- Have to pass on higher prices to customers, especially if you typically deal with the general public and not VAT registered businesses (who can claim back their VAT).
If your turnover is below the VAT threshold, it’s important to weigh up the pros and cons carefully for your situation and seek professional help if you are unsure.
Which VAT scheme should I use?
There are a number of different VAT schemes open to businesses and so it’s important to consider which is best for your circumstances. Typical schemes include:
- The Flat Rate Scheme: This is for businesses with a turnover of less than £150,000. Under this scheme you pay a percentage of your turnover to HMRC, with set rates for individual industries, but can’t claim back VAT you incur on purchases.
- Cash Accounting Scheme: This is common among small businesses as you only need to pay HMRC the VAT income you’ve actually received during a quarter. This does, however, mean that you can’t claim VAT back for any invoices that haven’t been paid. Businesses have to have a turnover below £1.35 million to be able to access this scheme.
- Annual Accounting Scheme: Instead of making quarterly returns, this scheme lets you make advance payments towards your bill throughout the year. You then file one VAT return and pay the balance – or claim back a refund for any overpayments. This is only eligible for businesses with a turnover below £1.35 million.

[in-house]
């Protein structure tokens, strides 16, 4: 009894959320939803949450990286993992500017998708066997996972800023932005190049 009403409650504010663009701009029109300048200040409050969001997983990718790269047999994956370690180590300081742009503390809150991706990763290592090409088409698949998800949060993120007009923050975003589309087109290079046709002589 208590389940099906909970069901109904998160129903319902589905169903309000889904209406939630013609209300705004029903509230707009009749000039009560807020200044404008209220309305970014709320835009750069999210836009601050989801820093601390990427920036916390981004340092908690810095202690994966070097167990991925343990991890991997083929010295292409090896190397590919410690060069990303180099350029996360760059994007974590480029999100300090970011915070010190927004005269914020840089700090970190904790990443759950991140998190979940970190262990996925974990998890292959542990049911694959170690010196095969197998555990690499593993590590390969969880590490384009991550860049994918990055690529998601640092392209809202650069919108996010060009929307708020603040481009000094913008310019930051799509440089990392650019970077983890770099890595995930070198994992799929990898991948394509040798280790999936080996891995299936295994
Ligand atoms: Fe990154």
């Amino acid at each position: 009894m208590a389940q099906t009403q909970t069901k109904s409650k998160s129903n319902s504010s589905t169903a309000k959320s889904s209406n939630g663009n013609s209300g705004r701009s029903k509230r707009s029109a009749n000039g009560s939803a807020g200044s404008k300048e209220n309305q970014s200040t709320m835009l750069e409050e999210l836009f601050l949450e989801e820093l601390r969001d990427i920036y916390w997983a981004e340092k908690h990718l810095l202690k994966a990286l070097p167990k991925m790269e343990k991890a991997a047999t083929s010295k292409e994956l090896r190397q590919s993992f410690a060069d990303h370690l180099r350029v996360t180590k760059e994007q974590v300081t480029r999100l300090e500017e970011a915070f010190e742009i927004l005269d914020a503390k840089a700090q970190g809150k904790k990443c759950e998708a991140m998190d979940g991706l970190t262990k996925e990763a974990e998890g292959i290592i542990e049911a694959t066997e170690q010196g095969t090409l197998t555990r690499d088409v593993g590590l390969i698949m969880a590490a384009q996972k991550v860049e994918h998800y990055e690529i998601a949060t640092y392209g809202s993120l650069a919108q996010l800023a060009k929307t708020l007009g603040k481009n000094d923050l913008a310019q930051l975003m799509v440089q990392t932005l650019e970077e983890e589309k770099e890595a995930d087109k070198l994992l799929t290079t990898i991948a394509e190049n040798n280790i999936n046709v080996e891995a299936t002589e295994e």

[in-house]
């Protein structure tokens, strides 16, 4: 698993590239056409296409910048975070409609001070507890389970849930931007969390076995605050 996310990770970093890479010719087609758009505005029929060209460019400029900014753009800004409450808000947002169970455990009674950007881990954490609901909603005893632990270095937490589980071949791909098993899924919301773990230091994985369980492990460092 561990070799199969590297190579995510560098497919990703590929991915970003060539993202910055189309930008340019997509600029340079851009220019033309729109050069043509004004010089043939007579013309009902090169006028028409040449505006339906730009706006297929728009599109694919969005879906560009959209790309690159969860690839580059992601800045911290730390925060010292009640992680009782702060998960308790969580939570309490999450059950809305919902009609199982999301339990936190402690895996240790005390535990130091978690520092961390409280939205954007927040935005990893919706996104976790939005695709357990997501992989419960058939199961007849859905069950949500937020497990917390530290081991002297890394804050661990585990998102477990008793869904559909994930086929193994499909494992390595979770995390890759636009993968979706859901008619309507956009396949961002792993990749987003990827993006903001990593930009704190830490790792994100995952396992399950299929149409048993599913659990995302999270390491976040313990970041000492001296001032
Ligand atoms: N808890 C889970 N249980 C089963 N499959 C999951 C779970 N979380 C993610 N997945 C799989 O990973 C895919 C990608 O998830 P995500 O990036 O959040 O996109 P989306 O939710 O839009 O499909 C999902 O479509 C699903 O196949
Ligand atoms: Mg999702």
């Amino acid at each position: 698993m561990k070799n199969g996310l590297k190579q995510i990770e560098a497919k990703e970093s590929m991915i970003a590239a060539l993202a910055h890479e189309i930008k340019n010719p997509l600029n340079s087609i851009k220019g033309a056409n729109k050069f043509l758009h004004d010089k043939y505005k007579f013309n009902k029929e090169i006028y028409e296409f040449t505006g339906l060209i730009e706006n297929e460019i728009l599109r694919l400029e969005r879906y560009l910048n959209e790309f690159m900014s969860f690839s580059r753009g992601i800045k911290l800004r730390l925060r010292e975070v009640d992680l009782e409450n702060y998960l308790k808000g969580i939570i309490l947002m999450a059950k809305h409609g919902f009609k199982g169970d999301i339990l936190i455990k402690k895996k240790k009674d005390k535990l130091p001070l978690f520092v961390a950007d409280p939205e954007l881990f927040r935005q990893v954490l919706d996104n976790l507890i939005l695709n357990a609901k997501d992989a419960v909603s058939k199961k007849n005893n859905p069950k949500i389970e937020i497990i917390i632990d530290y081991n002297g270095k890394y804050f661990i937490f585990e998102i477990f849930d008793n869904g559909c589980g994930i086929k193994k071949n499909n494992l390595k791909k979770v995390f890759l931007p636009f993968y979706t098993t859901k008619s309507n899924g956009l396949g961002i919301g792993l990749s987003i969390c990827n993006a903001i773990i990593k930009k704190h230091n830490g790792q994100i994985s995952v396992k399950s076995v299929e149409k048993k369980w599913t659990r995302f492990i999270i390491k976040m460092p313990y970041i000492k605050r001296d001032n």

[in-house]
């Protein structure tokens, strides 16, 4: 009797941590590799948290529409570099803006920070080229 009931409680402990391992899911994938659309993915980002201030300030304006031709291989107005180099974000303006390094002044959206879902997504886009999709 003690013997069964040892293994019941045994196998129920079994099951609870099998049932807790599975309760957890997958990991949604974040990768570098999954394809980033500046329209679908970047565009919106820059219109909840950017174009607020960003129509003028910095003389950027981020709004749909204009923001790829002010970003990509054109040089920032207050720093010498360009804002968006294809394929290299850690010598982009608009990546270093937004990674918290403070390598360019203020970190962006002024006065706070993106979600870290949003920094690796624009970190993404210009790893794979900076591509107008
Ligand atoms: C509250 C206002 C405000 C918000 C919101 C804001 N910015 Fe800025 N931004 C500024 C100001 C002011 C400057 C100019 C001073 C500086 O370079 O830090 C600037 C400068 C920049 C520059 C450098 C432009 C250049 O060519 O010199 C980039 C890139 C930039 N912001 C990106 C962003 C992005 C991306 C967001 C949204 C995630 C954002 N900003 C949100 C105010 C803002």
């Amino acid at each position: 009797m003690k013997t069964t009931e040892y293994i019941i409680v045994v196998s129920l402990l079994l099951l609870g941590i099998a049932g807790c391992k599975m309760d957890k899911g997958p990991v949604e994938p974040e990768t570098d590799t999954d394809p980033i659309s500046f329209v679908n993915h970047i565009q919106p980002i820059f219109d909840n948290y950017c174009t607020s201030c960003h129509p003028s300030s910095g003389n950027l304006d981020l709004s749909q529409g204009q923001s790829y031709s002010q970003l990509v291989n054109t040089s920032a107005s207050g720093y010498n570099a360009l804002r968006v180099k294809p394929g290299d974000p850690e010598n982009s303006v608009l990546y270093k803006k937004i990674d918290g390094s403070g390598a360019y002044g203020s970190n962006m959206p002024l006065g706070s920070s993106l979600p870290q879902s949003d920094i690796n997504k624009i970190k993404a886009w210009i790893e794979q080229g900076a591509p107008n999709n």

These are the main options, although there are a number of VAT retail schemes for businesses in that sector.
What you’ll need to register for VAT
If you want to register for VAT then this can be done online in most cases (or by using paper form VAT1). Before you log on and begin your registration, you need the following information to hand:
- Your Unique Tax Reference. This is a ten-digit number you’ll have been sent when registering to pay Corporation Tax.
- Your business’ bank account details.
- Your company number and registered address.
- Details of any associated businesses from the past two years.
You might also need the details of any businesses being transferred or bought, if applicable.
When you register for VAT, you should receive VAT registration certificate (VAT4). This will state:
- your VAT registration number
- the date you need to submit your first VAT Return and payment by
- your ‘effective date of registration’
You will quote your VAT registration number on any receipt or invoice in which VAT is applied to goods and services.
Useful information on VAT
Here are some links to some more useful information that should help you to better understand VAT for your business:
- Check out our VAT calculator to help you work out the amount you should add or reclaim
- Read about why it’s important to check VAT numbers and how to do it
- Use our accountants directory to find a service to help your business – and read our article about why you need an accountant
- Read more about VAT registration on the Government’s website
- Call HMRC on 0845 010 9000 if you have any further questions about VAT thresholds or VAT registration.